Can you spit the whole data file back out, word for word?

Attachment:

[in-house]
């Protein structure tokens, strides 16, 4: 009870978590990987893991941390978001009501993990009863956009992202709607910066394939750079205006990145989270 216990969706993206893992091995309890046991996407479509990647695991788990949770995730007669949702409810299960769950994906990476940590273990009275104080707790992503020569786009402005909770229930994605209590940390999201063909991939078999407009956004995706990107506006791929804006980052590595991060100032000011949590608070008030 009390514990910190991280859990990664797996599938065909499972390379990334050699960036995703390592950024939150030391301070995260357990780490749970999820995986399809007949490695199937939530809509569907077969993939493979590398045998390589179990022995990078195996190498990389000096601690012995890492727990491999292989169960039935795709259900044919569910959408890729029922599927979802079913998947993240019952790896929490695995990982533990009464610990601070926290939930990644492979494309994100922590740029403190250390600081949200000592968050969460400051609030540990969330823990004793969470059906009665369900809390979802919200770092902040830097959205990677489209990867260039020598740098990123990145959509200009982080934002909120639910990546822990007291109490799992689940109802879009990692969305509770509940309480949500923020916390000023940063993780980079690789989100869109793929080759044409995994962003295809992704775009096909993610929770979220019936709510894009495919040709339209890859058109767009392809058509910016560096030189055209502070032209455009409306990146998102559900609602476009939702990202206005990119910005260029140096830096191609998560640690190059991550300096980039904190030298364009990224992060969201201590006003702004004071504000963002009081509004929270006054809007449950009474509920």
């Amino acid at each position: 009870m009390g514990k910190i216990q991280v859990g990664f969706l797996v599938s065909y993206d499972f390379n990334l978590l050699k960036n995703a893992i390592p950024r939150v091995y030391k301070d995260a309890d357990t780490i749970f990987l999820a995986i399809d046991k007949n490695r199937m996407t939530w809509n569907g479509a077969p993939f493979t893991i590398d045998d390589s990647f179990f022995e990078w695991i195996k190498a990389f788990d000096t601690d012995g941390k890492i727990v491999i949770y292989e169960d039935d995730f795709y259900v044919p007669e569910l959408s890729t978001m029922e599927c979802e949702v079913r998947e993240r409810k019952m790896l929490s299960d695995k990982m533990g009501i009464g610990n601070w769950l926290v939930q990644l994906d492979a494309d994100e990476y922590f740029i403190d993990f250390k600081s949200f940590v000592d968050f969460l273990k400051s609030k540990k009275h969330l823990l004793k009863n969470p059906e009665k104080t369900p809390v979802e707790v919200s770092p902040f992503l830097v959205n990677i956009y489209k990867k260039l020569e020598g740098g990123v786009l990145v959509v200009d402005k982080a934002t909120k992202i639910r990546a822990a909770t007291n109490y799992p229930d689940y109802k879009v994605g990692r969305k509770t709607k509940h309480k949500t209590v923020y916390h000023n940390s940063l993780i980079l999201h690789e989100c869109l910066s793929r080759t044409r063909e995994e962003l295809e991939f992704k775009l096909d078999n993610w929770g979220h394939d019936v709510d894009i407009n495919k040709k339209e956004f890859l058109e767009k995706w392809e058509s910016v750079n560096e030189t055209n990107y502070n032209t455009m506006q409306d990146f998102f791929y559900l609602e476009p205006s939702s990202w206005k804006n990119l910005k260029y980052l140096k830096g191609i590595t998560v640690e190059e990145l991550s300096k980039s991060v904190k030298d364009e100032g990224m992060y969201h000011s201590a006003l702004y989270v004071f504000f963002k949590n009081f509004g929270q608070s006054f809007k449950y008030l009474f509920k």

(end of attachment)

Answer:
[in-house]
């Protein structure tokens, strides 16, 4: 009870978590990987893991941390978001009501993990009863956009992202709607910066394939750079205006990145989270 216990969706993206893992091995309890046991996407479509990647695991788990949770995730007669949702409810299960769950994906990476940590273990009275104080707790992503020569786009402005909770229930994605209590940390999201063909991939078999407009956004995706990107506006791929804006980052590595991060100032000011949590608070008030 009390514990910190991280859990990664797996599938065909499972390379990334050699960036995703390592950024939150030391301070995260357990780490749970999820995986399809007949490695199937939530809509569907077969993939493979590398045998390589179990022995990078195996190498990389000096601690012995890492727990491999292989169960039935795709259900044919569910959408890729029922599927979802079913998947993240019952790896929490695995990982533990009464610990601070926290939930990644492979494309994100922590740029403190250390600081949200000592968050969460400051609030540990969330823990004793969470059906009665369900809390979802919200770092902040830097959205990677489209990867260039020598740098990123990145959509200009982080934002909120639910990546822990007291109490799992689940109802879009990692969305509770509940309480949500923020916390000023940063993780980079690789989100869109793929080759044409995994962003295809992704775009096909993610929770979220019936709510894009495919040709339209890859058109767009392809058509910016560096030189055209502070032209455009409306990146998102559900609602476009939702990202206005990119910005260029140096830096191609998560640690190059991550300096980039904190030298364009990224992060969201201590006003702004004071504000963002009081509004929270006054809007449950009474509920």
């Amino acid at each position: 009870m009390g514990k910190i216990q991280v859990g990664f969706l797996v599938s065909y993206d499972f390379n990334l978590l050699k960036n995703a893992i390592p950024r939150v091995y030391k301070d995260a309890d357990t780490i749970f990987l999820a995986i399809d046991k007949n490695r199937m996407t939530w809509n569907g479509a077969p993939f493979t893991i590398d045998d390589s990647f179990f022995e990078w695991i195996k190498a990389f788990d000096t601690d012995g941390k890492i727990v491999i949770y292989e169960d039935d995730f795709y259900v044919p007669e569910l959408s890729t978001m029922e599927c979802e949702v079913r998947e993240r409810k019952m790896l929490s299960d695995k990982m533990g009501i009464g610990n601070w769950l926290v939930q990644l994906d492979a494309d994100e990476y922590f740029i403190d993990f250390k600081s949200f940590v000592d968050f969460l273990k400051s609030k540990k009275h969330l823990l004793k009863n969470p059906e009665k104080t369900p809390v979802e707790v919200s770092p902040f992503l830097v959205n990677i956009y489209k990867k260039l020569e020598g740098g990123v786009l990145v959509v200009d402005k982080a934002t909120k992202i639910r990546a822990a909770t007291n109490y799992p229930d689940y109802k879009v994605g990692r969305k509770t709607k509940h309480k949500t209590v923020y916390h000023n940390s940063l993780i980079l999201h690789e989100c869109l910066s793929r080759t044409r063909e995994e962003l295809e991939f992704k775009l096909d078999n993610w929770g979220h394939d019936v709510d894009i407009n495919k040709k339209e956004f890859l058109e767009k995706w392809e058509s910016v750079n560096e030189t055209n990107y502070n032209t455009m506006q409306d990146f998102f791929y559900l609602e476009p205006s939702s990202w206005k804006n990119l910005k260029y980052l140096k830096g191609i590595t998560v640690e190059e990145l991550s300096k980039s991060v904190k030298d364009e100032g990224m992060y969201h000011s201590a006003l702004y989270v004071f504000f963002k949590n009081f509004g929270q608070s006054f809007k449950y008030l009474f509920k």